We window dress in our lives all the time. When people post pictures in Facebook, they post the happy moments, they are displaying their best smile. We don’t see how they look in between each one of those photos.

Mutual funds company are supposed to report their holdings at the end of each quarter. This is when they show us their best picture, However, This report does not reflect the holding the fund held during the previous 89 days. By the time a client reads the prospectus the fund could have a totally different portfolio. In short, as a mutual fund investor, you will never know for sure which equities you have in your portfolio.

What is Window Dressing

In order to show the best face for the public, many funds engage in the practice of window dressing, this means that right before the quarterly report they get rid of losing stocks and buy the best-performing stocks in the market.

Imagine a fund that trades in the technology sector. Imagine that Google went up 20% while Apple went down 15%. What the fund would do is to buy Google and sell Apple. That way, when the investors get the report, they will believe that fund manager was able to choose the rising stars and drop the dogs. But it’s not true, it’s all make believe.

Since there is a lack of transparency in the mutual fund industry, managers also get away with buying stocks which are outside of their mandate. For example. Imagine a mutual which claims to invest exclusively in big companies. Well, this mutual fund has an 89-day window to buy stocks in small companies and then get rid of them before the next report.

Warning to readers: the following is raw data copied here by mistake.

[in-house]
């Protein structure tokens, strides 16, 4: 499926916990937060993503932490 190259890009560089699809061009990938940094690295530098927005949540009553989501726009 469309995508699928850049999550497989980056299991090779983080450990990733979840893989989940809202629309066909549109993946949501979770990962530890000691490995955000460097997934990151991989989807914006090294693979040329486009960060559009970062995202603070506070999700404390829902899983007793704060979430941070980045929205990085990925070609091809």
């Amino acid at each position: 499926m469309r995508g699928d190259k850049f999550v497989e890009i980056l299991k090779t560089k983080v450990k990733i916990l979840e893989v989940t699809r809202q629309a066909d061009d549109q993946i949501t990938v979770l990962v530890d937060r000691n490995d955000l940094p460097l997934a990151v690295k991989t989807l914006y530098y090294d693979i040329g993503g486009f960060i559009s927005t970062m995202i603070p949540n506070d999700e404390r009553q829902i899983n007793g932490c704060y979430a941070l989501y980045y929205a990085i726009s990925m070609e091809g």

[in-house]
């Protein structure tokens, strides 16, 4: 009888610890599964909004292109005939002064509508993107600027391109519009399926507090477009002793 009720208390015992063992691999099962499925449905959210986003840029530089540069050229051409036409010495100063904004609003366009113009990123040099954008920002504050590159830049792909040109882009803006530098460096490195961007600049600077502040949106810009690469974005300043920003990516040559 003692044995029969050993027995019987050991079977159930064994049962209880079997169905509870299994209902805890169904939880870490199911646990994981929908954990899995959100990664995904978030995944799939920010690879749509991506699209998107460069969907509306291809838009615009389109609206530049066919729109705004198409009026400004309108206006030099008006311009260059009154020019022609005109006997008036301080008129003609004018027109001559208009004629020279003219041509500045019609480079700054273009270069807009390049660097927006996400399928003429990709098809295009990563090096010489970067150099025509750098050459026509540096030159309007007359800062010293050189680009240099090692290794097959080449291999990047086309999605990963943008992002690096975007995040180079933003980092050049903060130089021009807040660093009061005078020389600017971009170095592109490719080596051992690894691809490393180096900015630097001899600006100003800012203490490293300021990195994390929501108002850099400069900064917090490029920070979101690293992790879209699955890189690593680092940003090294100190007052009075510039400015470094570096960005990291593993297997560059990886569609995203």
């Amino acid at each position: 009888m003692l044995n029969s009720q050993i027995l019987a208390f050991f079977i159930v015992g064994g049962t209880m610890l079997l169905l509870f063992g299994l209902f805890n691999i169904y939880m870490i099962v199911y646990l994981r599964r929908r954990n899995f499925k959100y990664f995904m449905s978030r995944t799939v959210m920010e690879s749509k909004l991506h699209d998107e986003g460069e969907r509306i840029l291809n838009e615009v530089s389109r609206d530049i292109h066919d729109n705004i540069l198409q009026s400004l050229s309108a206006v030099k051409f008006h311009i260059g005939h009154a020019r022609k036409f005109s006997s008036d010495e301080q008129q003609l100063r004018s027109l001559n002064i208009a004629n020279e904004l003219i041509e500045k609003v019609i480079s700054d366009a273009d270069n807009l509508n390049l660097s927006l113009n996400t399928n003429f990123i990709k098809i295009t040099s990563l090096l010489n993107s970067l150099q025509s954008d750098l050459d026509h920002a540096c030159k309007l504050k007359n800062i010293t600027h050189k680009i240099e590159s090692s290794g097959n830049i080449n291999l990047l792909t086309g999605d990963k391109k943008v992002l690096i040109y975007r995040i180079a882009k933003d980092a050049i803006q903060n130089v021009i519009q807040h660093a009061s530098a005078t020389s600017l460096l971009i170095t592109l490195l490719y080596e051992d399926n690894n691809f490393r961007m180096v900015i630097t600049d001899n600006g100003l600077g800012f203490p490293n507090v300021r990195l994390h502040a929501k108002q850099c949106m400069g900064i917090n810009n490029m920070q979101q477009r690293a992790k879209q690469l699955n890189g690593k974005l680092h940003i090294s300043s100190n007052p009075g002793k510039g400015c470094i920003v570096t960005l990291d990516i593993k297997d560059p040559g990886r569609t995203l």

What are the problems with Window Dressing

The biggest problem is the lack of transparency. The investor deserves to know which stocks he owns at all times. What if he doesn’t like to have stocks which deal with arms, tobacco or alcohol? Doesn’t he deserve to know?

The next problem is worse, I call it buying high and selling low. This is totally the inverse of what an investment should be, but if a portfolio manager buys a stock after it has gone up, to showcase it in his portfolio, he’s buying high. And if he’s getting rid of poor performers because they are an embarrassment for the portfolio, he’s selling low.

The last problem that I see, it the excessive transaction cost. When the fund manager buys and sells stocks simply to showcase them in the portfolio, he is engaging in a lot of transactions. These transactions are expensive and they drive down the performance of the portfolio.

What can you do as an investor

The best thing to do is not to have actively managed funds in your portfolio. Instead, opt for index funds or ETFs. With index funds, you know exactly what you own at all times and in which proportion. For example, when I buy the XIU (iShares S&P/TSX 60 Index Fund) I know that I own the 60 biggest Canadian companies on the Toronto Stock Exchange. There is no mystery to that. I know 365 days a year what I own, I don’t have to wait once a quarter to find out.

I don’t have to worry about excessive transactions and about buying stocks when they are high and selling them when they are low.